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Table of Contents
Vol. 45, No. 1, 2012
Issue release date: November 2011
Section title: Review
Psychopathology 2012;45:3–14
(DOI:10.1159/000330503)

Body Integrity Identity Disorder: The Persistent Desire to Acquire a Physical Disability

First M.B. · Fisher C.E.
Department of Psychiatry, New York State Psychiatric Institute, Columbia University, New York, N.Y., USA

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Article / Publication Details

First-Page Preview
Abstract of Review

Received: March 28, 2011
Accepted: July 01, 2011
Published online: November 28, 2011
Issue release date: November 2011

Number of Print Pages: 12
Number of Figures: 0
Number of Tables: 1

ISSN: 0254-4962 (Print)
eISSN: 1423-033X (Online)

For additional information: http://www.karger.com/PSP

Abstract

Background: Body integrity identity disorder (BIID) is a rare and unusual psychiatric condition characterized by a persistent desire to acquire a physical disability (e.g., amputation, paraplegia) since childhood that to date has not been formally described in the psychiatric nosology. Most BIID sufferers experience a chronic and dysphoric sense of inappropriateness regarding their being able-bodied, and many have been driven to actualize their desired disability through surreptitious surgical or other more dangerous methods. This review aims to characterize the history and phenomenology of this condition, to present its differential diagnosis, and to consider possible etiologies, treatment options, and ethical considerations. Sampling and Method: Review of the psychiatric and neurological literature. Results: A growing body of data suggests the existence of a discrete entity with onset by early adolescence and a negative impact on functioning. Parallel neurological conditions and preliminary experimental investigations suggest a possible neurobiological component in at least a portion of cases. While attempts at treatment have been described, no systematic evidence for efficacy has emerged. Discussion: BIID is a unique nosological entity with significant consequences for its sufferers and as such may warrant inclusion in some form in the forthcoming DSM-5 and ICD-11.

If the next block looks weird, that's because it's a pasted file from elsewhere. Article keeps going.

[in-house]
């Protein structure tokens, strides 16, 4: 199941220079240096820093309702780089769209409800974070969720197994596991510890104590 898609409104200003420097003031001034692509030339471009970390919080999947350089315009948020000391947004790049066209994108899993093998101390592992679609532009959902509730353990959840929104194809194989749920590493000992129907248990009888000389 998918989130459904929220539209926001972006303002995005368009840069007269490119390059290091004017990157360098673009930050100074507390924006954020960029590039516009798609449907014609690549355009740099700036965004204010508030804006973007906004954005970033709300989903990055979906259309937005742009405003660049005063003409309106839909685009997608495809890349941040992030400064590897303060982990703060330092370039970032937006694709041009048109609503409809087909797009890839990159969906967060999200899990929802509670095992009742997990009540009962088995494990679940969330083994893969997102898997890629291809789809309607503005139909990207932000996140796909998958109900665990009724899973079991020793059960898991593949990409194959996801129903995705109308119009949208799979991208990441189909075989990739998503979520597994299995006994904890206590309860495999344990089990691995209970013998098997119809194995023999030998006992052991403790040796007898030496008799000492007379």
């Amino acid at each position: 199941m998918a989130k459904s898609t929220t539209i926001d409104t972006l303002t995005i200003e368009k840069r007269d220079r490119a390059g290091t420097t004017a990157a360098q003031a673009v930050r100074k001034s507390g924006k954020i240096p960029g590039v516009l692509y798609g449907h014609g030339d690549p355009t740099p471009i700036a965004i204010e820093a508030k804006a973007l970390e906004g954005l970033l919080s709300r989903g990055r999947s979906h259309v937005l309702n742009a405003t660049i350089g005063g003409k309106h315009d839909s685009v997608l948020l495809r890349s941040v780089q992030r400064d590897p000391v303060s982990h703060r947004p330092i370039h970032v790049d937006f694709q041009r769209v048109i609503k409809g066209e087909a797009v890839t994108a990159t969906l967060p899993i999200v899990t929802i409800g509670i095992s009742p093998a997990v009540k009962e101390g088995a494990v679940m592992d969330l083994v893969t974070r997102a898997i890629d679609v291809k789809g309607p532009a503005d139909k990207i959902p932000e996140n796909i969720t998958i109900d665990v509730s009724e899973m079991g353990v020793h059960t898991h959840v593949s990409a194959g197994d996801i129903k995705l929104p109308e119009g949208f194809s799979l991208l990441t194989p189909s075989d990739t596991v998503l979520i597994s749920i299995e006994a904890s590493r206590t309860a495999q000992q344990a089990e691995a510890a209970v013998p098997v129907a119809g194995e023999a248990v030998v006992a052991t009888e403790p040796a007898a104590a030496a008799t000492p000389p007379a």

© 2011 S. Karger AG, Basel


Article / Publication Details

First-Page Preview
Abstract of Review

Received: March 28, 2011
Accepted: July 01, 2011
Published online: November 28, 2011
Issue release date: November 2011

Number of Print Pages: 12
Number of Figures: 0
Number of Tables: 1

ISSN: 0254-4962 (Print)
eISSN: 1423-033X (Online)

For additional information: http://www.karger.com/PSP


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